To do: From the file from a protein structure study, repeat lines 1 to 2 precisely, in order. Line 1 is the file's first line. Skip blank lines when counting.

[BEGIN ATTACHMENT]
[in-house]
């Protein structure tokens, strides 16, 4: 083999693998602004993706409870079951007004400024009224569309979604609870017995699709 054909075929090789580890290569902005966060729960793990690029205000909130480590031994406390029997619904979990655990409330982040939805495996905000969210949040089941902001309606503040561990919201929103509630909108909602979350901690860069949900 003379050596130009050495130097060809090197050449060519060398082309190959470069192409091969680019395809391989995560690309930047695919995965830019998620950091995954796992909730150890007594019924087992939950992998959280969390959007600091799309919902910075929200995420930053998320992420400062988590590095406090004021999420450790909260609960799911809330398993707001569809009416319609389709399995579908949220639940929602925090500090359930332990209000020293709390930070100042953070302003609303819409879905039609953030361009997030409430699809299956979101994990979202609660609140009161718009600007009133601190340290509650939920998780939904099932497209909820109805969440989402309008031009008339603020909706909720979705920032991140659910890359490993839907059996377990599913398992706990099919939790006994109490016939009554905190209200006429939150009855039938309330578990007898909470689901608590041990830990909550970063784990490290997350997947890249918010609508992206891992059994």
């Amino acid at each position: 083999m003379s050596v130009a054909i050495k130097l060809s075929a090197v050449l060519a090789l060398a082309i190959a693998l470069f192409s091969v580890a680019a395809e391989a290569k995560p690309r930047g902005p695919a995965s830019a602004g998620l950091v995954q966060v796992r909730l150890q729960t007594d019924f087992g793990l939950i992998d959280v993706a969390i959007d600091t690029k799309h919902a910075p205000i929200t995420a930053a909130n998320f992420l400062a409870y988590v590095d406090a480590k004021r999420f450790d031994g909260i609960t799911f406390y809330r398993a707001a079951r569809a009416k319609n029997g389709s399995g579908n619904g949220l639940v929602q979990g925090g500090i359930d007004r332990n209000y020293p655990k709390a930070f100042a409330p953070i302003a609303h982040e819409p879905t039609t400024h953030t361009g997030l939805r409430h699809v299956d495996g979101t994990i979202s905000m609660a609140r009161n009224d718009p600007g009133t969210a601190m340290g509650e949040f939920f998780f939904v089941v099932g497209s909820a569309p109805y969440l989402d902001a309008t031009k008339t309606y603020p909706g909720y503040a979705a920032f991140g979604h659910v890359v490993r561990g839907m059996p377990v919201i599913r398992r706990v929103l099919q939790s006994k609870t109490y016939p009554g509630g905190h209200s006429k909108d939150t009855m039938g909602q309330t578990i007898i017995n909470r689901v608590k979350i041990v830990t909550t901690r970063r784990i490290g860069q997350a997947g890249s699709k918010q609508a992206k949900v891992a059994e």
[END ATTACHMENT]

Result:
[in-house]
């Protein structure tokens, strides 16, 4: 083999693998602004993706409870079951007004400024009224569309979604609870017995699709 054909075929090789580890290569902005966060729960793990690029205000909130480590031994406390029997619904979990655990409330982040939805495996905000969210949040089941902001309606503040561990919201929103509630909108909602979350901690860069949900 003379050596130009050495130097060809090197050449060519060398082309190959470069192409091969680019395809391989995560690309930047695919995965830019998620950091995954796992909730150890007594019924087992939950992998959280969390959007600091799309919902910075929200995420930053998320992420400062988590590095406090004021999420450790909260609960799911809330398993707001569809009416319609389709399995579908949220639940929602925090500090359930332990209000020293709390930070100042953070302003609303819409879905039609953030361009997030409430699809299956979101994990979202609660609140009161718009600007009133601190340290509650939920998780939904099932497209909820109805969440989402309008031009008339603020909706909720979705920032991140659910890359490993839907059996377990599913398992706990099919939790006994109490016939009554905190209200006429939150009855039938309330578990007898909470689901608590041990830990909550970063784990490290997350997947890249918010609508992206891992059994």